becoming a professor in Massachusetts,

then the president of Macalester College,

the job that brought him and Sean to St. Paul.

Each week Trivia Mafia features six rounds of five questions,

four of them have a theme,

and two of them are just general knowledge.

Sean admits,

“I love presidential trivia.”

About 54 bars in the Twin Cities play Trivia Mafia.

Sean’s Mafia hopes to expand its presence

in Rochester, Duluth, Fargo and Milwaukee.

Sean’s father visits Milwaukee a lot

now that he has moved to Chicago.

He tells me that he just attended a conference

at Marquette University all about morality and psychology.

At the conference he learned how practicing mindfulness and meditation

has been measured by scientists to make you a better person.

“In a nutshell,

my economics training did not prepare me very well

for participating in that conference,

but it was a fascinating couple days.”

Sean went to the University of Minnesota

where he designed his own degree,

dropped out,

played music,

traveled nationally with a band called Heiruspecs,

then he finished his degree in music,

African American studies, cultural studies,

“and did the only thing you can with those degrees

which is run a trivia company!”

Aside from Trivia Mafia,

Sean also teaches a few classes at a music college

and plays bass for “Dessa.”

I ask father and son who usually wins at chess when they play.

Son replies, “Historically him, by a long shot.”

Father replies, “As my mental decline continues

and his maturation proceeds,

I think the tables are shifting.”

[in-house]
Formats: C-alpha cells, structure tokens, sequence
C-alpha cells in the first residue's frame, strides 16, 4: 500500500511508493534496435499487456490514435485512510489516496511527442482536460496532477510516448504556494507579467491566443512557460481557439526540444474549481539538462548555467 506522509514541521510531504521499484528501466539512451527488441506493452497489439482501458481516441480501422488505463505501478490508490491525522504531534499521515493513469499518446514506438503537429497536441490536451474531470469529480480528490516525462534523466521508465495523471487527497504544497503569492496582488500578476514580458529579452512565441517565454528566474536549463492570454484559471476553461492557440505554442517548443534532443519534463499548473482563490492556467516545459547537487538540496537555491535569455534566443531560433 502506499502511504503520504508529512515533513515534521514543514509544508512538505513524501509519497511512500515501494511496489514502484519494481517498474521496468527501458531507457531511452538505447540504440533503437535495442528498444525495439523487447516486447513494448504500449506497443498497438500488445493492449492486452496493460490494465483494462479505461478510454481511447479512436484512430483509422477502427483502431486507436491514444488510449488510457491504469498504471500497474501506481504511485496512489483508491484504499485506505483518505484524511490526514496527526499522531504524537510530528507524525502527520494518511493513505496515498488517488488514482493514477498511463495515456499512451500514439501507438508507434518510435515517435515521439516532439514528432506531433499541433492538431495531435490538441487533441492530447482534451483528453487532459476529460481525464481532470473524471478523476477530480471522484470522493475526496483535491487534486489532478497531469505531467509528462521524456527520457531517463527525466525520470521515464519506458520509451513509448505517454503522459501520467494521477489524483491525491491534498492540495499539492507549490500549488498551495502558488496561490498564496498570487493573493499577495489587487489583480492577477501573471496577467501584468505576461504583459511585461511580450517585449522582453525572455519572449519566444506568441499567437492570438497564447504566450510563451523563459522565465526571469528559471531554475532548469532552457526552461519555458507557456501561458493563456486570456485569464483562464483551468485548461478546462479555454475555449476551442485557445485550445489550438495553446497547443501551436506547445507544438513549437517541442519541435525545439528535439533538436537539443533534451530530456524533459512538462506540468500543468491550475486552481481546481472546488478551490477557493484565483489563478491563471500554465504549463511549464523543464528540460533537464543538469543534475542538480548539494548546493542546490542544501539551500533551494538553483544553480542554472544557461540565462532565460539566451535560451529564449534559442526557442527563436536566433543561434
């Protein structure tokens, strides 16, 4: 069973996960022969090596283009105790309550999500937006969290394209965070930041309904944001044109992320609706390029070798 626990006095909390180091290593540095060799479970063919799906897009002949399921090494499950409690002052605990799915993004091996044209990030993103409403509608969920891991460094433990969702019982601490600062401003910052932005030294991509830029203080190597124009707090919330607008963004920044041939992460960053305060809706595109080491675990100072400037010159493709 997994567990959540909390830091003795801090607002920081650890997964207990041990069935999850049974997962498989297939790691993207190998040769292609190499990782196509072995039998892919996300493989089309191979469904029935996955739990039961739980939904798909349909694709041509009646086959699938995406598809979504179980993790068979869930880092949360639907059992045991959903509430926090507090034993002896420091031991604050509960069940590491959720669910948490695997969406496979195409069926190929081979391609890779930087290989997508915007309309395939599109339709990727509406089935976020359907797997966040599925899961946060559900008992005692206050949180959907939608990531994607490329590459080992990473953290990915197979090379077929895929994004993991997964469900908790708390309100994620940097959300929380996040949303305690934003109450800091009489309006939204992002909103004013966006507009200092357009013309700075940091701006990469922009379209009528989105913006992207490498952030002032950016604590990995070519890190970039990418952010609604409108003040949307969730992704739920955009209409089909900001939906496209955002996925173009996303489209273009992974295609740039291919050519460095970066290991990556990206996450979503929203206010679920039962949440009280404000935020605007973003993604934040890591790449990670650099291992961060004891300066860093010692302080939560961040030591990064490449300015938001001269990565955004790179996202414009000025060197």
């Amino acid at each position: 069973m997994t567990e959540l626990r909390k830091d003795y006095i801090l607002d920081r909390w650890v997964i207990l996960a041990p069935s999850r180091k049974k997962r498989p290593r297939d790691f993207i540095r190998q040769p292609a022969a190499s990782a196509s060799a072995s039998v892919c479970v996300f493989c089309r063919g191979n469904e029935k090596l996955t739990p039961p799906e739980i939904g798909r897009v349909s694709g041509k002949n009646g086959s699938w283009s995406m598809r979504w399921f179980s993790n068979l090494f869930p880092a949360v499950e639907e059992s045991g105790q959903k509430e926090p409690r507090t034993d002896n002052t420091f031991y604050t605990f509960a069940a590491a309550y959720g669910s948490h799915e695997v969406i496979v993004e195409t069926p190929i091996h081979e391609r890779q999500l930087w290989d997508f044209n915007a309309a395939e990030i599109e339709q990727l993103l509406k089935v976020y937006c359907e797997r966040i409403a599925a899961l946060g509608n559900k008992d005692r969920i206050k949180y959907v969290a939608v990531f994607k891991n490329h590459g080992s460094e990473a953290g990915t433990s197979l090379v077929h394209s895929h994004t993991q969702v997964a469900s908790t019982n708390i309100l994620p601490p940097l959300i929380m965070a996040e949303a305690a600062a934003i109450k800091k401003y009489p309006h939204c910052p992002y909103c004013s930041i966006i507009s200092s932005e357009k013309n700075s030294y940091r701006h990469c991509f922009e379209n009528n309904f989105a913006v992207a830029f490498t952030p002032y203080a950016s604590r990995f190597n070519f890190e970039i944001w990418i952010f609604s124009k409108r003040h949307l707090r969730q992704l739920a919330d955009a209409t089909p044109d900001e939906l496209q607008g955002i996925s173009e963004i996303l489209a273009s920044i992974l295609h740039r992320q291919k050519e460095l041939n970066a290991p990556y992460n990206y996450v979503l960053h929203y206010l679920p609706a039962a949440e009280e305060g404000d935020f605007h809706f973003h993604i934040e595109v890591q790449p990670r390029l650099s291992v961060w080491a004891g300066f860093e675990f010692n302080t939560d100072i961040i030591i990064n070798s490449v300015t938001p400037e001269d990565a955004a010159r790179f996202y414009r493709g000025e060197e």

The supportive and proud father goes on to say,

“A lot of trivia contests are pure memory,

like ‘what was the name of the character this person played in that movie?’

but these guys are really good at asking questions

that make you think.

One of my all time favorite questions was,

‘who was the last president of the United States to wear a full beard

while in office?’

And you know, you’re not just going to know that,

but you’re going to think, well,

certainly by the time of Roosevelt

there weren’t any more full beards,

and the last one was obviously after Lincoln,

you know you’re in the late 19th century,

but the thing is you can make an educated guess,

it’s not like you either know it or you don’t.”

When I get up to leave, the mafia

tries to make an offer I can’t refuse:

“Tomorrow, Vintage, 5 ‘O Clock.

You can be on our team.”

 

 

This Is Not The Real Dance

Sisters came in from New York

to attend the wedding and to show off their Wedding Dance.

They are choreographing their piece right now

on the exquisite carpet that urges all who come here

to at least sashay at least slightly

even if it is so slight that no one notices

because you are an adult.

The younger sister warns me

not to succumb to any false illusions,

“This is not the real dance.”

I agree to accept the following staged movements as not real,

and then I stand back to accept them

whatever they are.

Their mother tells me that the older sister, who leads,

is enrolled modern dance classes

and the younger one, who follows but also improvises

is currently taking interpretive dance.

Yes, I can see the professional training

in their deep dips,

the poised regal avian gestures

of two students who absorb

what they are taught.

“This was not the real dance,” the younger sister reminds me,

after their performance,

but it was very good,

so I tell them,

“No, what I just saw was real.”

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Maia has come up from Chicago for the weekend. I am told she will be eight soon.  She wears a wristband because today she explored “The Streets of Old Milwaukee” at the Milwaukee Public Museum.  When Maia types, she does so with only her right hand.  Her Grandma watches her through the window of Todd Mrozinski’s new art studio in the Pfister. DSCN1179